Birdie Num Nums
It would be downright cruel not to love The Party, Blake Edwards’s 1968 comedy starring Peter Sellers as Hrundi V. Bakshi, a bumbling but elegant Indian actor accidentally invited to a swanky party thrown by the very mogul who had earlier vowed to have him blacklisted (“He’ll never work in this town again!”) due to his gross incompetence on the set.
It’s one of the most goofy-ass films I’ve seen in a long time and I gotta admit I went in highly skeptical, forgetful of whatever it was I must have read that convinced me I should add it to my Netflix queue. The first few minutes didn’t bode well either, a perfunctory introduction that acts as a simple, obligatory setup for the ensuing mayhem- something that, in retrospect, I can acknowledge as being perfectly suitable if not entirely inspired.
Sellers’s Hrundi is sometimes conscious of the commotion his bumbling creates but entirely incapable of comprehending it as anything but the natural order of things. Tactical obliviousness is key. He’s a bumbling innocent whose actions continuously leave a wake of mayhem that he adapts to as though nothing were amiss. He's constantly trying to cover his trail of destruction which, of course, only leads to more.
There’s a screwball element to The Party, an upsetting of uppity WASP order in the Hollywood Hills. It begins simply enough, with Hrundi arriving to the party, invitation in hand and, much to his chagrin, mud on one of his shoes. In the process of cleaning the shoe it comes off and lands in a pool. While trying to fetch the shoe from the pool it lands on a catering trey making the rounds. Eventually there will be Cornish hens flying through the air, toilets overflowing, an elephant on parade and best of all, the repeated saying of the phrase, “Birdie num nums.” A trot becomes a gallop and order becomes chaos. It’s a finely calibrated trajectory of silliness and I found myself completely swept up in its delirium.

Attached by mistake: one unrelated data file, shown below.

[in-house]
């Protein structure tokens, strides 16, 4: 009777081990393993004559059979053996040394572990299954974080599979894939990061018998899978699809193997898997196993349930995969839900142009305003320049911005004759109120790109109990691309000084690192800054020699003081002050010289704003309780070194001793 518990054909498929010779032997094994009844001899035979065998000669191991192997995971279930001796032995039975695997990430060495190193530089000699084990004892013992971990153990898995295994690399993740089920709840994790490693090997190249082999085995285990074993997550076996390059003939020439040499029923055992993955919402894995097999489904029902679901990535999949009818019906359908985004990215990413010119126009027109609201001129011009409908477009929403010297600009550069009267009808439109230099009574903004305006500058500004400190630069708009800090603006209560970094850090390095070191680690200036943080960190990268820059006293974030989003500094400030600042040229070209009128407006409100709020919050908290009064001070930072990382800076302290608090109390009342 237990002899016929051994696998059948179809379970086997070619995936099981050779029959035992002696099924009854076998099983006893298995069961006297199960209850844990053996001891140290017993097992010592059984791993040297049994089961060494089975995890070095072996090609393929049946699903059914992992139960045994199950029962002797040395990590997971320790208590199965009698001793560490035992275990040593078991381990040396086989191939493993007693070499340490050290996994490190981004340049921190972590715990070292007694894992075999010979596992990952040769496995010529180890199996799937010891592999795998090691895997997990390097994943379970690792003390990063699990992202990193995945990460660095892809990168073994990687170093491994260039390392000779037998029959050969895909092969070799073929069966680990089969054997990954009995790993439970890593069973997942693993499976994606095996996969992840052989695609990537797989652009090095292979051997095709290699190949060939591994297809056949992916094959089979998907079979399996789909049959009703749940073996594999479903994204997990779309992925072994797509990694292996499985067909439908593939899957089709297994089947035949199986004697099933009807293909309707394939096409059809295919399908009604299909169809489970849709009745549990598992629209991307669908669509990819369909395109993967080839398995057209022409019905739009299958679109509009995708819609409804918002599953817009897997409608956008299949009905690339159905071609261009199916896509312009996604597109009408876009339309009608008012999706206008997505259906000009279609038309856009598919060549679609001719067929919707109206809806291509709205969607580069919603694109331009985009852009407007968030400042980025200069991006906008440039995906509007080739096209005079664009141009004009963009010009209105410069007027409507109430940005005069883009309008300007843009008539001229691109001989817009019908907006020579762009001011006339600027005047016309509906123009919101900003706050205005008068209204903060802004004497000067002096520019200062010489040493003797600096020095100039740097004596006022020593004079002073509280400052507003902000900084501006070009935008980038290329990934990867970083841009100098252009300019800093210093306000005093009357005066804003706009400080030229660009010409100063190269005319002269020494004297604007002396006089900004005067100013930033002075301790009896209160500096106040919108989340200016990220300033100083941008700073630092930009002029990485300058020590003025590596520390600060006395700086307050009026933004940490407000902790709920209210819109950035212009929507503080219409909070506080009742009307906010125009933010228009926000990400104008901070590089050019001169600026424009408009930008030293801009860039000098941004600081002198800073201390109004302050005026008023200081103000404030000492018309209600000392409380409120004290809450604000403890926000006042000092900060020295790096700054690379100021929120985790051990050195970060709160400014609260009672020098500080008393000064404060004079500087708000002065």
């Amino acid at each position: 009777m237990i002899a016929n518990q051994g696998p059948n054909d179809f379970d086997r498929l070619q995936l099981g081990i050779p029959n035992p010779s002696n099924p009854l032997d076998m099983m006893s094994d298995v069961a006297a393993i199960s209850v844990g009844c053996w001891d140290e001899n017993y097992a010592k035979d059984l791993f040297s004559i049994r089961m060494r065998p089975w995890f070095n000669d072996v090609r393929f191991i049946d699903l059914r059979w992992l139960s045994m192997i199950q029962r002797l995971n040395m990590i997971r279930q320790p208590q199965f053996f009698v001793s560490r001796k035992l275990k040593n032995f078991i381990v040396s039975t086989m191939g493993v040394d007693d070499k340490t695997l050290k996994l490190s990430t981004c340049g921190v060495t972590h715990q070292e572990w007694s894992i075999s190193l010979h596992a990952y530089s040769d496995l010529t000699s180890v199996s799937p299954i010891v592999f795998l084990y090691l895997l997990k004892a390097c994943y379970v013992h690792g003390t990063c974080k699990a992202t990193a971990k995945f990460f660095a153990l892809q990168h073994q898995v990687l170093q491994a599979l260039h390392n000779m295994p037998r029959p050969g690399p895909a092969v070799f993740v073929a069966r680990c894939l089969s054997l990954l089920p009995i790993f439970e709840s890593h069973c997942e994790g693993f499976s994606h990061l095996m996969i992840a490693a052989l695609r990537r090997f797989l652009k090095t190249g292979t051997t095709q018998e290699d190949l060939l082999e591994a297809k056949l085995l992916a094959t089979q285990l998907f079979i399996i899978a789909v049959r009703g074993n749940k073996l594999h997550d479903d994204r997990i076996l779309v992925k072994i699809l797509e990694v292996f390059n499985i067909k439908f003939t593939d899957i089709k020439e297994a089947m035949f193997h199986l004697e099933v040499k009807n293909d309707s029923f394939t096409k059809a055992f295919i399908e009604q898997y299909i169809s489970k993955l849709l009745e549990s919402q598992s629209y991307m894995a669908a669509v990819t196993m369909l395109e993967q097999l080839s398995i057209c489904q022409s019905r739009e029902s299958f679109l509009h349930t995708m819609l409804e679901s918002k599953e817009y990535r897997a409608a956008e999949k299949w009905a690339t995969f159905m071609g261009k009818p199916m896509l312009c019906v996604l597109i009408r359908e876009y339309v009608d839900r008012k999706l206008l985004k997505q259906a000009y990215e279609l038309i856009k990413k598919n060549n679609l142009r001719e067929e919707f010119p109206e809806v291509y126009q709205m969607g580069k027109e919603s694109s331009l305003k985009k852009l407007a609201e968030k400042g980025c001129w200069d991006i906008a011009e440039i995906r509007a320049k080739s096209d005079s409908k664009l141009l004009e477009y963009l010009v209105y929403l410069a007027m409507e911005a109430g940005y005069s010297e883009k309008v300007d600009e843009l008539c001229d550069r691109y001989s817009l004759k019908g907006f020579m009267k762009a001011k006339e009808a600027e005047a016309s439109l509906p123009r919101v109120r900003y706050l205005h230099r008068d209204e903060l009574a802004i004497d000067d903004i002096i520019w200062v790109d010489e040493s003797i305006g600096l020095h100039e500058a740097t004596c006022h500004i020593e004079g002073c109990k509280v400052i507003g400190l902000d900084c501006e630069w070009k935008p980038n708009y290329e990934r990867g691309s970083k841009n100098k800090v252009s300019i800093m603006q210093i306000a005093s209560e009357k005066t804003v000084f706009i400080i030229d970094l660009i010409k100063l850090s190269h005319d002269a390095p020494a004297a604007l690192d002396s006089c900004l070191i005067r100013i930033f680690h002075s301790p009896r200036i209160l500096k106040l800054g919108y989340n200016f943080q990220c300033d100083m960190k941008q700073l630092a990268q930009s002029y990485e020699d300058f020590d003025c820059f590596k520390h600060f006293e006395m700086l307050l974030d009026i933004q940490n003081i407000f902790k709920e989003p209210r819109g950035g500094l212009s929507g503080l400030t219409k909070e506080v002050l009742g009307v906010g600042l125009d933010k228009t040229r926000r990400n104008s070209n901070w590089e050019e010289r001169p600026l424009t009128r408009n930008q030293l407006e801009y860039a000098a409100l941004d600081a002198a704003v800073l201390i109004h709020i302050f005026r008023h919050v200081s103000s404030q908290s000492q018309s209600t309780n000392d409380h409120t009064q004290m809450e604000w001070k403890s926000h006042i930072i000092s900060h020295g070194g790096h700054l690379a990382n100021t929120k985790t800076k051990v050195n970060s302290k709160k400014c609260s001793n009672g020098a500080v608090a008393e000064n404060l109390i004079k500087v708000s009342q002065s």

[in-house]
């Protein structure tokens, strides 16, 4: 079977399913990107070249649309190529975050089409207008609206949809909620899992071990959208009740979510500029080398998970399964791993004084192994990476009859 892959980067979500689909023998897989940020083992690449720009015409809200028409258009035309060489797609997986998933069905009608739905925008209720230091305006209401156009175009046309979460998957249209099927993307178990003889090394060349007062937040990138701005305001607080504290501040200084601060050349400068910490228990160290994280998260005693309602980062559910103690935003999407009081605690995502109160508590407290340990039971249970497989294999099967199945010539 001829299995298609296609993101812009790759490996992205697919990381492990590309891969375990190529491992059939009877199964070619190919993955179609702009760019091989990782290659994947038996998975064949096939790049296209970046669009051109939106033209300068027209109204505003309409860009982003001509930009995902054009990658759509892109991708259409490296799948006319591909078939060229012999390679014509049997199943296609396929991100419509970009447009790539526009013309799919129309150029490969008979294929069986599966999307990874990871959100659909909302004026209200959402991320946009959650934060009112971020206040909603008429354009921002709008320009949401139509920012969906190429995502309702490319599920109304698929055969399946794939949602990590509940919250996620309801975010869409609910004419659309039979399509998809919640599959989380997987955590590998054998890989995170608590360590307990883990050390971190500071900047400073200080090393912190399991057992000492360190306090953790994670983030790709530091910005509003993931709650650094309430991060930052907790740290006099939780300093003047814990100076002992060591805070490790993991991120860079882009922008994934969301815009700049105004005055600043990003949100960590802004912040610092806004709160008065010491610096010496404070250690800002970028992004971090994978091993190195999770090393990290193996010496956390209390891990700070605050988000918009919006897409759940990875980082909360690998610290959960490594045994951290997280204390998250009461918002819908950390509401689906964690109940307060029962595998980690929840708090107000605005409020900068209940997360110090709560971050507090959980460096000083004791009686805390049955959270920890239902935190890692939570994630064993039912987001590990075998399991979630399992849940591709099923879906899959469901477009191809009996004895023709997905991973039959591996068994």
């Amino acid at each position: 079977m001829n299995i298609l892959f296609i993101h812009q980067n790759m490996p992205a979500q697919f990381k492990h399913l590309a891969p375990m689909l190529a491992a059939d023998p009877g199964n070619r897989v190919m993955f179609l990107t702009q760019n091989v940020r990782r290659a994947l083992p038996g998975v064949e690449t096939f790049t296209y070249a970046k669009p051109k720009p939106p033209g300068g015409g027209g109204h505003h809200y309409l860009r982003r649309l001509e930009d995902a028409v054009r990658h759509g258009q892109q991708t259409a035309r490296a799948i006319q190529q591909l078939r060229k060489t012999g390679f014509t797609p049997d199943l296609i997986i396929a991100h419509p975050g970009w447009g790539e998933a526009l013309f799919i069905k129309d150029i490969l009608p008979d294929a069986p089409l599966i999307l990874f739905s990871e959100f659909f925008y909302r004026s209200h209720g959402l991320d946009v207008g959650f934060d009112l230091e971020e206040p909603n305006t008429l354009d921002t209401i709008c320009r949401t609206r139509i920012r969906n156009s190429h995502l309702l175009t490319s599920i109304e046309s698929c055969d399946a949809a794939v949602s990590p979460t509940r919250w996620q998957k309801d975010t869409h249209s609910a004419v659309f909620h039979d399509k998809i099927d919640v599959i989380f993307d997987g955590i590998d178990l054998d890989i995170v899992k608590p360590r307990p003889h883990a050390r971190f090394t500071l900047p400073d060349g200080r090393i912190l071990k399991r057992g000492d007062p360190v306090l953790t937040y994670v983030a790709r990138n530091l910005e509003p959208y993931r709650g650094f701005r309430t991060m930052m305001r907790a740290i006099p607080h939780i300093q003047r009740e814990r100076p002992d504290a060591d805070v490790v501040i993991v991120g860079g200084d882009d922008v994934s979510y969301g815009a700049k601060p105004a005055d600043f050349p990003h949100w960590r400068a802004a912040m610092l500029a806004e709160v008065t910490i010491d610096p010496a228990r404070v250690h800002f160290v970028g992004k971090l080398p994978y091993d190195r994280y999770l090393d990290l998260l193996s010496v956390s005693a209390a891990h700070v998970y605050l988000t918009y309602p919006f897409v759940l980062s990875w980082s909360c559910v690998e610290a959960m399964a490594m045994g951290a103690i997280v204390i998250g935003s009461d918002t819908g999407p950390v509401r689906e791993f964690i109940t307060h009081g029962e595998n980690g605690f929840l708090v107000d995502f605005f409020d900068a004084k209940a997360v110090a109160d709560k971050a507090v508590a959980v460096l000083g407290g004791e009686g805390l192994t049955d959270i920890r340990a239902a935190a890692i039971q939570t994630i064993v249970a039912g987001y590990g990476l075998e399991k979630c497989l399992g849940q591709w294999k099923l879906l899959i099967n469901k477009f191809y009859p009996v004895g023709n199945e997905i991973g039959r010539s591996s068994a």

There’s a warm sweetness at its core, too- Sellers’s Hrundi is all good will turned fantastically calamitous. He’s a buffoon both stunned and amused by his actions- so innocent and benign that you’re left with no other option but to empathize with his bumbling ways. (And Sellers was one of the big screens all-time great bumblers.) A love interest, supplied by the adorable French chanteuse Claudine Longet (whose singing of the Henry Mancini penned Nothing To Lose is one of the films highlights) supplies a perfect compliment of tenderness to the sugar rush of zaniness.
The whole thing is slight but enchanted. It’s loose (much of it was improvised) and elegant (Mancini’s score)- unhinged and refined. It’s near perfect but not for everybody. I adored it.